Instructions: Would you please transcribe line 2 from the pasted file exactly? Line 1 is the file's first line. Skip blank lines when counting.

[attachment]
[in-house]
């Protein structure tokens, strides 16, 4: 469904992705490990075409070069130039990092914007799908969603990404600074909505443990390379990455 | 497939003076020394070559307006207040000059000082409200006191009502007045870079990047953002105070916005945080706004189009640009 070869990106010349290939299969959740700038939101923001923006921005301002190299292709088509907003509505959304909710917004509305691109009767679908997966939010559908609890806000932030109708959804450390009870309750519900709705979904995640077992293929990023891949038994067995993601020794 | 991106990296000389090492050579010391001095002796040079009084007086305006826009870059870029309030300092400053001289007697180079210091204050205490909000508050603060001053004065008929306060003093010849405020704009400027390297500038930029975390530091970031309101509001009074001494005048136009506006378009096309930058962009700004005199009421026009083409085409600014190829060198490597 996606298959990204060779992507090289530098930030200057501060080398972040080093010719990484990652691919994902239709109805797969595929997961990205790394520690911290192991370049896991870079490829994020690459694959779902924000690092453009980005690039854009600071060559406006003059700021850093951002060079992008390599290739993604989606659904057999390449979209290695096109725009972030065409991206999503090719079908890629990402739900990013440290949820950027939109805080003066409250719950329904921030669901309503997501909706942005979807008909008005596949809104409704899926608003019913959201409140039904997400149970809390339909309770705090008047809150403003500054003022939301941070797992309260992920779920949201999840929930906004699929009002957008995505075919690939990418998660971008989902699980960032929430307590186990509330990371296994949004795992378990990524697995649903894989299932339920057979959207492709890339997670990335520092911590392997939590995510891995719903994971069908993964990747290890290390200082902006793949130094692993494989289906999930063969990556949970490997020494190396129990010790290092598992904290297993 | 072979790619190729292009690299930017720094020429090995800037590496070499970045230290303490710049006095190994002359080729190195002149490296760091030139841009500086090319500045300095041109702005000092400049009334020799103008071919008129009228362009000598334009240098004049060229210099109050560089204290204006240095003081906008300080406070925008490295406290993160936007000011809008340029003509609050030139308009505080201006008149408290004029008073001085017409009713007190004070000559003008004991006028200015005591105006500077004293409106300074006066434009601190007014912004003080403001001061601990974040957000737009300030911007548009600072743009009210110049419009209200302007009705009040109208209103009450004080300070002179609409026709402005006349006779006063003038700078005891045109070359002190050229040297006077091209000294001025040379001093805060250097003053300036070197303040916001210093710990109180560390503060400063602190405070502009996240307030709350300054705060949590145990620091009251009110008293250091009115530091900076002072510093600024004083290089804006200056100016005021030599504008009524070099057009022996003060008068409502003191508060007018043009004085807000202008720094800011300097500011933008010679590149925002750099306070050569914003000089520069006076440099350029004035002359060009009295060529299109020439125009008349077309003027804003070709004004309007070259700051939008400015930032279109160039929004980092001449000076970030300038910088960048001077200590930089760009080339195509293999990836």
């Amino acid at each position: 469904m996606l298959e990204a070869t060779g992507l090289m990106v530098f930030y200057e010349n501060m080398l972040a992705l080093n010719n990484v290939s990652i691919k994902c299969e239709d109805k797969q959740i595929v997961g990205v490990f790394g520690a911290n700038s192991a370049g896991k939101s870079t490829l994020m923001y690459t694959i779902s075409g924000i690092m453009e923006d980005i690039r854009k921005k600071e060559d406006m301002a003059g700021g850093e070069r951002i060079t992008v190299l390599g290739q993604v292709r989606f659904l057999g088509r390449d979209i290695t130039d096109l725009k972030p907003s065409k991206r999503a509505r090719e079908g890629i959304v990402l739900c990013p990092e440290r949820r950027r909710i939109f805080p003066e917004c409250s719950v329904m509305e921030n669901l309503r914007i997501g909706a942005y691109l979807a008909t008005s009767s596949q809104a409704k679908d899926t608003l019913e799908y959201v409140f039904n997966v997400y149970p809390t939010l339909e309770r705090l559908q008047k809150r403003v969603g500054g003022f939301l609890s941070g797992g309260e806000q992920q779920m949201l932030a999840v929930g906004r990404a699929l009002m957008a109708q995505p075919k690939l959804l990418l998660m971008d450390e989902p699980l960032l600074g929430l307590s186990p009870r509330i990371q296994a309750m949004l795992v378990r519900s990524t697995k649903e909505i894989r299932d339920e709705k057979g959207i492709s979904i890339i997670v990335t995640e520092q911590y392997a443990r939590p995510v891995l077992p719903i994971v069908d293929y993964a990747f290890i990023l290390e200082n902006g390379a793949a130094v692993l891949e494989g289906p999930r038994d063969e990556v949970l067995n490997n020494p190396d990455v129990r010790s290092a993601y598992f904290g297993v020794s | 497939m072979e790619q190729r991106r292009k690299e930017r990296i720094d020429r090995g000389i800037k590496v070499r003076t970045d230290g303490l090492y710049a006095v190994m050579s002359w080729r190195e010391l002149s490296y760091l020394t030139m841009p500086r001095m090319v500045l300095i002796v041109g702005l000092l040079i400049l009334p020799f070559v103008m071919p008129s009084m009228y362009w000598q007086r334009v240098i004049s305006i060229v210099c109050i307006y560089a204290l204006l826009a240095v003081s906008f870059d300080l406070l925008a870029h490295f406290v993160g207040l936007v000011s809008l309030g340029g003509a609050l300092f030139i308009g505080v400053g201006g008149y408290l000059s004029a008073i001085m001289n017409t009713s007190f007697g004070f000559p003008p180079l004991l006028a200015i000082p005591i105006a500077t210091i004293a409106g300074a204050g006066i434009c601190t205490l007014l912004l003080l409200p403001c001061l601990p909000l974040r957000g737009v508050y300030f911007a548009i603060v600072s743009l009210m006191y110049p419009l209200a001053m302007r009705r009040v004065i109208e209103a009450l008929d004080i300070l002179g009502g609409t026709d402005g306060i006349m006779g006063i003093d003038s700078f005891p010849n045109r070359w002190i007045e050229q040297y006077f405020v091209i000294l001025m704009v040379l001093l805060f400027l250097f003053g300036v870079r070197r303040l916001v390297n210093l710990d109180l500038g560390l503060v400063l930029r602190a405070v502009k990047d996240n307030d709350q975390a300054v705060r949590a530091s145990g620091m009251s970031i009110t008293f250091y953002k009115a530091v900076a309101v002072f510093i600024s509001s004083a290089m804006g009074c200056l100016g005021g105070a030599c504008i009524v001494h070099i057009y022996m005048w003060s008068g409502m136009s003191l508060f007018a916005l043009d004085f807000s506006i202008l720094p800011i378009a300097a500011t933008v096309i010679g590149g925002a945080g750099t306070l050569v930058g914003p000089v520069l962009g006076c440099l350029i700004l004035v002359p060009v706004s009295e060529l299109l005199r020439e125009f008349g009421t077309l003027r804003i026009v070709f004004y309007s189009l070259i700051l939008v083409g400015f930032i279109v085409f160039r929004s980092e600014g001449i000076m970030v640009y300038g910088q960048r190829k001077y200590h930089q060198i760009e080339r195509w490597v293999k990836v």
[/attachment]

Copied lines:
């Protein structure tokens, strides 16, 4: 469904992705490990075409070069130039990092914007799908969603990404600074909505443990390379990455 | 497939003076020394070559307006207040000059000082409200006191009502007045870079990047953002105070916005945080706004189009640009 070869990106010349290939299969959740700038939101923001923006921005301002190299292709088509907003509505959304909710917004509305691109009767679908997966939010559908609890806000932030109708959804450390009870309750519900709705979904995640077992293929990023891949038994067995993601020794 | 991106990296000389090492050579010391001095002796040079009084007086305006826009870059870029309030300092400053001289007697180079210091204050205490909000508050603060001053004065008929306060003093010849405020704009400027390297500038930029975390530091970031309101509001009074001494005048136009506006378009096309930058962009700004005199009421026009083409085409600014190829060198490597 996606298959990204060779992507090289530098930030200057501060080398972040080093010719990484990652691919994902239709109805797969595929997961990205790394520690911290192991370049896991870079490829994020690459694959779902924000690092453009980005690039854009600071060559406006003059700021850093951002060079992008390599290739993604989606659904057999390449979209290695096109725009972030065409991206999503090719079908890629990402739900990013440290949820950027939109805080003066409250719950329904921030669901309503997501909706942005979807008909008005596949809104409704899926608003019913959201409140039904997400149970809390339909309770705090008047809150403003500054003022939301941070797992309260992920779920949201999840929930906004699929009002957008995505075919690939990418998660971008989902699980960032929430307590186990509330990371296994949004795992378990990524697995649903894989299932339920057979959207492709890339997670990335520092911590392997939590995510891995719903994971069908993964990747290890290390200082902006793949130094692993494989289906999930063969990556949970490997020494190396129990010790290092598992904290297993 | 072979790619190729292009690299930017720094020429090995800037590496070499970045230290303490710049006095190994002359080729190195002149490296760091030139841009500086090319500045300095041109702005000092400049009334020799103008071919008129009228362009000598334009240098004049060229210099109050560089204290204006240095003081906008300080406070925008490295406290993160936007000011809008340029003509609050030139308009505080201006008149408290004029008073001085017409009713007190004070000559003008004991006028200015005591105006500077004293409106300074006066434009601190007014912004003080403001001061601990974040957000737009300030911007548009600072743009009210110049419009209200302007009705009040109208209103009450004080300070002179609409026709402005006349006779006063003038700078005891045109070359002190050229040297006077091209000294001025040379001093805060250097003053300036070197303040916001210093710990109180560390503060400063602190405070502009996240307030709350300054705060949590145990620091009251009110008293250091009115530091900076002072510093600024004083290089804006200056100016005021030599504008009524070099057009022996003060008068409502003191508060007018043009004085807000202008720094800011300097500011933008010679590149925002750099306070050569914003000089520069006076440099350029004035002359060009009295060529299109020439125009008349077309003027804003070709004004309007070259700051939008400015930032279109160039929004980092001449000076970030300038910088960048001077200590930089760009080339195509293999990836």